>>Finally got around to it: July 2013
She has time to yelp in surprise as a man steps out from the shrubs, grabs her arm and swings her to the ground with quick and incontestable force. She wrenches her wrist as she automatically sticks it out to catch herself. Her knee hammers into a rock so hard that her vision goes briefly white. When it clears, it’s to see Tokyo lying heaving on his side in the bushes.
Someone has wrapped a wire coathanger round his neck so that it cuts into his throat, leaving the fur around it soaked with blood. He’s twisting his head, squirming his shoulders, trying to get away, because the wire is looped to a branch sticking out of a fallen tree. Every time he moves, it cuts in deeper. The hacking sound is him trying to bark with his vocal cords severed. At something behind her.
She forces herself up on to her elbows, in time for the man to swing the crutch into her face. The impact shatters her cheekbone in an explosion of pain that arcs through her skull. She crumples onto the damp earth. And then he’s on top of her, his knee in her back. She writes and kicks under him, as he wrests her arms behind her, grunting while he wires her wrists together. “Fuckyougetoffme” she spits into the mulch of dirt and leaves. It tastes of damply rotting things, soft and gritty between her teeth.
He rolls her over roughly, panting through his teeth and rams the tennis ball into her mouth before she can scream, splitting her lip and chipping a tooth. It compresses as it goes in, expands to force her jaw open. She chokes on the taste of rubber and dog spit and blood. She tries to push it out with her tongue only to encounter a shard of enamel from a broken tooth. She gags at this piece of her skull in her mouth. The vision in her left eye has gone hazy and purple. Her cheek bone, pushing up against the socket. But everything is contracting anyway.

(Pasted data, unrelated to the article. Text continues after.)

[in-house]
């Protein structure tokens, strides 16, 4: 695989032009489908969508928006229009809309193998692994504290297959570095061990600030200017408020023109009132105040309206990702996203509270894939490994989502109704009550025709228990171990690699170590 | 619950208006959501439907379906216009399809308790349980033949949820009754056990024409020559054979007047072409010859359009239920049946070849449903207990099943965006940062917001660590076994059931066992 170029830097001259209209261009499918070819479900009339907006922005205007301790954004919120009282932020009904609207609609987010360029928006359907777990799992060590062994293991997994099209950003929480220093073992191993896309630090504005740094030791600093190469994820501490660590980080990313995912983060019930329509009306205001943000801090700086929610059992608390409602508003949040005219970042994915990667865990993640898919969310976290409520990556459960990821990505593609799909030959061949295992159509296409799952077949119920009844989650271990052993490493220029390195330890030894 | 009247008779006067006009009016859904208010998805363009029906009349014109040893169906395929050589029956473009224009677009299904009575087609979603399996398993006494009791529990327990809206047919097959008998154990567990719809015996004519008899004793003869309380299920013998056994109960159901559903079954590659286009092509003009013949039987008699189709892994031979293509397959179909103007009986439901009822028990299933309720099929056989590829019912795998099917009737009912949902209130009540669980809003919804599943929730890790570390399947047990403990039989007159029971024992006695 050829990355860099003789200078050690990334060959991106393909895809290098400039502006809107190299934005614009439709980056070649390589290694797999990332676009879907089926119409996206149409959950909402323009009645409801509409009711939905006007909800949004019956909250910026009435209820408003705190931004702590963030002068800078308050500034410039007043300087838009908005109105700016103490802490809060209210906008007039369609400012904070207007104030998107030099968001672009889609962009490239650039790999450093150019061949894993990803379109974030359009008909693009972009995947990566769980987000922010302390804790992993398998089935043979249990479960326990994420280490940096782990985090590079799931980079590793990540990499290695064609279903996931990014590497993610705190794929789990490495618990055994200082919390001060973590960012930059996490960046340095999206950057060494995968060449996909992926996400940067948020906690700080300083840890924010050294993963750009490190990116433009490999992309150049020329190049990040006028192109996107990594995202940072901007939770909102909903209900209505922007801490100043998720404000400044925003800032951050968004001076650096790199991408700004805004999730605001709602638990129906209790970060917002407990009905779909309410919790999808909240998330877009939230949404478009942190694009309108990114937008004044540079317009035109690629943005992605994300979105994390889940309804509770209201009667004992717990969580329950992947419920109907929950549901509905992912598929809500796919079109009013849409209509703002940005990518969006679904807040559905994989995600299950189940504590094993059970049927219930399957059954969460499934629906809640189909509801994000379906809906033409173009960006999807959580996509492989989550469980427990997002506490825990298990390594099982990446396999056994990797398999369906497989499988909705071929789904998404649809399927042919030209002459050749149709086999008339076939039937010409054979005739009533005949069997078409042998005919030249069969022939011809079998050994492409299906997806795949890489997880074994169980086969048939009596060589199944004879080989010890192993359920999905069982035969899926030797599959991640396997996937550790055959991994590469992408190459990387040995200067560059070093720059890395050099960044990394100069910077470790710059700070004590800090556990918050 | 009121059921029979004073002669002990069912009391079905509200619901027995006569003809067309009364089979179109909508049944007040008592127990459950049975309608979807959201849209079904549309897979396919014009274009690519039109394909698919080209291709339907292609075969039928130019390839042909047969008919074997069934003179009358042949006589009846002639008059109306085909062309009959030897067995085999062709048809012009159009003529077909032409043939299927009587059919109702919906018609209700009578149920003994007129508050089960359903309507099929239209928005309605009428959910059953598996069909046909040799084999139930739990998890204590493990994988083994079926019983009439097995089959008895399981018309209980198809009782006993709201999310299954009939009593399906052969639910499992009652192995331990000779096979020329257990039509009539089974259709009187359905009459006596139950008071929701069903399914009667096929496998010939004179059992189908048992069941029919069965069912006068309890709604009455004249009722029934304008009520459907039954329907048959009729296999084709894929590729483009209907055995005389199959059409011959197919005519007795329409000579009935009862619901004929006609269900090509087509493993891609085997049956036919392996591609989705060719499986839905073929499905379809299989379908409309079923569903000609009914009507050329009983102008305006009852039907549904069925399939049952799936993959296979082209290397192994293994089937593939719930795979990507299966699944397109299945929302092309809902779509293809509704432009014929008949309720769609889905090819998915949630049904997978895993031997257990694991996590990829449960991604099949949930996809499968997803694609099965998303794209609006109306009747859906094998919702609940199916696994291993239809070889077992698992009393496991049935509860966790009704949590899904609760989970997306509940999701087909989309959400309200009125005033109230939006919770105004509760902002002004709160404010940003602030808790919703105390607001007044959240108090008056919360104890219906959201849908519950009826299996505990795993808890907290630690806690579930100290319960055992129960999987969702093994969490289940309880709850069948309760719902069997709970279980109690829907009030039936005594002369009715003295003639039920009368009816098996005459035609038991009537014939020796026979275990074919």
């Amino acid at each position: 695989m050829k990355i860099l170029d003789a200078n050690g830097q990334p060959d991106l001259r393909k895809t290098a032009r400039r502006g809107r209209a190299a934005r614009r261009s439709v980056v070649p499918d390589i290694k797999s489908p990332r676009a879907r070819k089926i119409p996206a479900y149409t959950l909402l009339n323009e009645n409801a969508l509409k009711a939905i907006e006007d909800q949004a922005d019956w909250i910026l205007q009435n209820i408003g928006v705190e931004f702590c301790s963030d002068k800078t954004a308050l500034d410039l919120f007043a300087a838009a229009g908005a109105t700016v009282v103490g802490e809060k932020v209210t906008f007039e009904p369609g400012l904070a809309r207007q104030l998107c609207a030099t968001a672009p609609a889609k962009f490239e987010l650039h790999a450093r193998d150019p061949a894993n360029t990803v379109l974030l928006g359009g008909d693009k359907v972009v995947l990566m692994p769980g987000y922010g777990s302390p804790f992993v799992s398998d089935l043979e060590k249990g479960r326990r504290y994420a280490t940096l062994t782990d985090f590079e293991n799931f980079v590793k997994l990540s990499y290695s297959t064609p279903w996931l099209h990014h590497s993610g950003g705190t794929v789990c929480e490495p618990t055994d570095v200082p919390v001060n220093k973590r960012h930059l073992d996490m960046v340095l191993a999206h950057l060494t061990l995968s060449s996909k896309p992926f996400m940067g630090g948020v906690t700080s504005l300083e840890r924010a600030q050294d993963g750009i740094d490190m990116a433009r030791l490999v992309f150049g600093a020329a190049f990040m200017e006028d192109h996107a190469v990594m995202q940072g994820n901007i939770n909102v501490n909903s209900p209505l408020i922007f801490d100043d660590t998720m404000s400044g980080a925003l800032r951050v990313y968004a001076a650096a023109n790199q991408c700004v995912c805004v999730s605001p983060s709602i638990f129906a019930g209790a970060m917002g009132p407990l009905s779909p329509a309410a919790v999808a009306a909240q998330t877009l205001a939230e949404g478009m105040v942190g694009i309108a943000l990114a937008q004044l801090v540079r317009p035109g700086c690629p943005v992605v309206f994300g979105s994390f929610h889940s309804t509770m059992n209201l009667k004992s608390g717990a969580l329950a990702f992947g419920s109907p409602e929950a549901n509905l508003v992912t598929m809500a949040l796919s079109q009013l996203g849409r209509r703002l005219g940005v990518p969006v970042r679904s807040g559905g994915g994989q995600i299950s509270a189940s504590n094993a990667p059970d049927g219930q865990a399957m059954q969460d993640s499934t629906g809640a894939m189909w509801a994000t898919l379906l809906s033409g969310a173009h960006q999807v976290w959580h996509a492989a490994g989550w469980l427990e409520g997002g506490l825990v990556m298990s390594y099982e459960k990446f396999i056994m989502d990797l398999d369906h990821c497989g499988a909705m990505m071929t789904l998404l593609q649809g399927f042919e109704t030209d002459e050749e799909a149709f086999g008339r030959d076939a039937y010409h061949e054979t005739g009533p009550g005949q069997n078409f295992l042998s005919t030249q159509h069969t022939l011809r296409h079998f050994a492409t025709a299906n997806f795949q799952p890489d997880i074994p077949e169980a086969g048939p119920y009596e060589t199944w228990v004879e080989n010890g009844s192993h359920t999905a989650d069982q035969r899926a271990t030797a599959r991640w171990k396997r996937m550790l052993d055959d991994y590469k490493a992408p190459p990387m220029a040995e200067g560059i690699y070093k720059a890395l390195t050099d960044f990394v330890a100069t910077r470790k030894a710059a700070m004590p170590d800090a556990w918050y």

Harper Curtis both admires and despises women. He wants to meet them as children, watch them grow up, grow into the incredible potential he sees in their futures. He then wants to extinguish those futures, one by one slashing and carving away the inside light from each of his shining girls. With the key to “the House,” Harper is able to step out of 1929 Chicago and into any time he wants, until 1993 (for reasons I won’t explain for fear of spoiling the ending) hunting his girls across generations—murdering, with extreme prejudice, strong, independent women for whom the world and opportunity is waiting.
Kirby Mazrachi is one of these shining girls, existing both with and without a future. On March 23, 1989, Harper attempted to kill her and failed. Three years later, working together with Dan Velasquez, a former homicide reporter (currently working the sports beat) with the Chicago Sun-Times, Kirby begins an investigation into the grisly details of her own near-death experience, as well as the deaths of many other women in the Chicago area, across an unbelievable number of years—unbelievable, anyway, for one ordinary man to be responsible for. Impossible anachronisms slowly reveal themselves in the gifts Harper exchanges at each scene—e.g. a baseball card left by a body almost a decade before it could have possibly existed—leading Kirby to conclusions she herself finds difficult to imagine, but impossible to ignore.
The Shining Girls, Lauren Beukes’ fourth book, is a breathless mindfuck from the very first page until the very last, one that plays with an existing and overused conceit—time travel—in surprisingly new, thrilling, and very fun ways. The novel is also a surprisingly well-crafted character exercise that captures the look and feel of several unique epochs without ever having to force-feed the reader too much scene-setting information.
Kirby is the heart and soul of the book. She’s smart, determined, and quick with the insults. She’s been displaced not in time, but by time—by Harper’s failed attempt at murder. Though she is not dead, she is unable move on with her life until the mystery of her attacker is solved. In essence, Kirby has become unstuck in her life because of a man somehow unstuck in time. This displacement develops within Kirby a sharp divide between the harshness she’s willing to put out for the world to see, and the vulnerability she shows only to Dan. Not even her own mother, an aging hippie who spends her days painting and giving false names to birds, understands Kirby’s need to discover, if not understand, the man behind her attack and his strange existence.